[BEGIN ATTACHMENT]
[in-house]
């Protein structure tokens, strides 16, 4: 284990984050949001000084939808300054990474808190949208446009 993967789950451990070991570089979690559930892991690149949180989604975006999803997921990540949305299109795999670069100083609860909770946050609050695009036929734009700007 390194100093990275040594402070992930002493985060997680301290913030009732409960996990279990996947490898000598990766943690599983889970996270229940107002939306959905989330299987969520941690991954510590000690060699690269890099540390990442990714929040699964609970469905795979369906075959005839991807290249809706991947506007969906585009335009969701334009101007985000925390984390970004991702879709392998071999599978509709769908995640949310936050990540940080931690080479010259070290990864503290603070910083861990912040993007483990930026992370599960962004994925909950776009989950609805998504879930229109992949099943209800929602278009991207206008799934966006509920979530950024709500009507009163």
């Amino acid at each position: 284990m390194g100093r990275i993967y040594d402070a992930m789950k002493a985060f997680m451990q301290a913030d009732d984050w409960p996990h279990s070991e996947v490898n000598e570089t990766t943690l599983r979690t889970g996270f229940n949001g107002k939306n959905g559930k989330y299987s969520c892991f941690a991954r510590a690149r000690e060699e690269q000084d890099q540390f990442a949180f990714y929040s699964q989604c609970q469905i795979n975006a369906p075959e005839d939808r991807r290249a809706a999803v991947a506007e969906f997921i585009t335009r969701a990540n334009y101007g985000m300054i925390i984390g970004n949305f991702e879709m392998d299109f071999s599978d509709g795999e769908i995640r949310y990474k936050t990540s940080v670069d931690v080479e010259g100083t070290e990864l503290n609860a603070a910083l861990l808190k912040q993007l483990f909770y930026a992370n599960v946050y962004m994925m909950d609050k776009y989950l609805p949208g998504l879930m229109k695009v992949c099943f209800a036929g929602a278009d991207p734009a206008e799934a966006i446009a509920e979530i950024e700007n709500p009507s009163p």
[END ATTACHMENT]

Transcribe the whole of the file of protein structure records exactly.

[in-house]
């Protein structure tokens, strides 16, 4: 284990984050949001000084939808300054990474808190949208446009 993967789950451990070991570089979690559930892991690149949180989604975006999803997921990540949305299109795999670069100083609860909770946050609050695009036929734009700007 390194100093990275040594402070992930002493985060997680301290913030009732409960996990279990996947490898000598990766943690599983889970996270229940107002939306959905989330299987969520941690991954510590000690060699690269890099540390990442990714929040699964609970469905795979369906075959005839991807290249809706991947506007969906585009335009969701334009101007985000925390984390970004991702879709392998071999599978509709769908995640949310936050990540940080931690080479010259070290990864503290603070910083861990912040993007483990930026992370599960962004994925909950776009989950609805998504879930229109992949099943209800929602278009991207206008799934966006509920979530950024709500009507009163």
């Amino acid at each position: 284990m390194g100093r990275i993967y040594d402070a992930m789950k002493a985060f997680m451990q301290a913030d009732d984050w409960p996990h279990s070991e996947v490898n000598e570089t990766t943690l599983r979690t889970g996270f229940n949001g107002k939306n959905g559930k989330y299987s969520c892991f941690a991954r510590a690149r000690e060699e690269q000084d890099q540390f990442a949180f990714y929040s699964q989604c609970q469905i795979n975006a369906p075959e005839d939808r991807r290249a809706a999803v991947a506007e969906f997921i585009t335009r969701a990540n334009y101007g985000m300054i925390i984390g970004n949305f991702e879709m392998d299109f071999s599978d509709g795999e769908i995640r949310y990474k936050t990540s940080v670069d931690v080479e010259g100083t070290e990864l503290n609860a603070a910083l861990l808190k912040q993007l483990f909770y930026a992370n599960v946050y962004m994925m909950d609050k776009y989950l609805p949208g998504l879930m229109k695009v992949c099943f209800a036929g929602a278009d991207p734009a206008e799934a966006i446009a509920e979530i950024e700007n709500p009507s009163p």